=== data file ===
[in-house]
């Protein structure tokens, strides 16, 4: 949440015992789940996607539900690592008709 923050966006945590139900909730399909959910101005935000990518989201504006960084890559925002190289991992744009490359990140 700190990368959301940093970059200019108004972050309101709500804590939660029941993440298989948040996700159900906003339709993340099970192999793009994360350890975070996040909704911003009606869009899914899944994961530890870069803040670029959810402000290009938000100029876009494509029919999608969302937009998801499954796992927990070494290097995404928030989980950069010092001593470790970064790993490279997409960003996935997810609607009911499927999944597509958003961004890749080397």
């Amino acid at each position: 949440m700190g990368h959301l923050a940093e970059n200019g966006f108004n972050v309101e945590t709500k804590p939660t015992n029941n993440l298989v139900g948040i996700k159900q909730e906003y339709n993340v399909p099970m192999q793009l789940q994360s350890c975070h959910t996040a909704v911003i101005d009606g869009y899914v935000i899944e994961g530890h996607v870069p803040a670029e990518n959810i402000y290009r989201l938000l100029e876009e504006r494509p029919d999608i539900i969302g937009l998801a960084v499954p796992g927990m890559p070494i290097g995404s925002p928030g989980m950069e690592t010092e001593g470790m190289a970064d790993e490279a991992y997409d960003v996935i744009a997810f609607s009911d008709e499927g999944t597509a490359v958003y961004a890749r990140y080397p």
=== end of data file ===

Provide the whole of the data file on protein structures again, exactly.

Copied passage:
[in-house]
């Protein structure tokens, strides 16, 4: 949440015992789940996607539900690592008709 923050966006945590139900909730399909959910101005935000990518989201504006960084890559925002190289991992744009490359990140 700190990368959301940093970059200019108004972050309101709500804590939660029941993440298989948040996700159900906003339709993340099970192999793009994360350890975070996040909704911003009606869009899914899944994961530890870069803040670029959810402000290009938000100029876009494509029919999608969302937009998801499954796992927990070494290097995404928030989980950069010092001593470790970064790993490279997409960003996935997810609607009911499927999944597509958003961004890749080397």
């Amino acid at each position: 949440m700190g990368h959301l923050a940093e970059n200019g966006f108004n972050v309101e945590t709500k804590p939660t015992n029941n993440l298989v139900g948040i996700k159900q909730e906003y339709n993340v399909p099970m192999q793009l789940q994360s350890c975070h959910t996040a909704v911003i101005d009606g869009y899914v935000i899944e994961g530890h996607v870069p803040a670029e990518n959810i402000y290009r989201l938000l100029e876009e504006r494509p029919d999608i539900i969302g937009l998801a960084v499954p796992g927990m890559p070494i290097g995404s925002p928030g989980m950069e690592t010092e001593g470790m190289a970064d790993e490279a991992y997409d960003v996935i744009a997810f609607s009911d008709e499927g999944t597509a490359v958003y961004a890749r990140y080397p």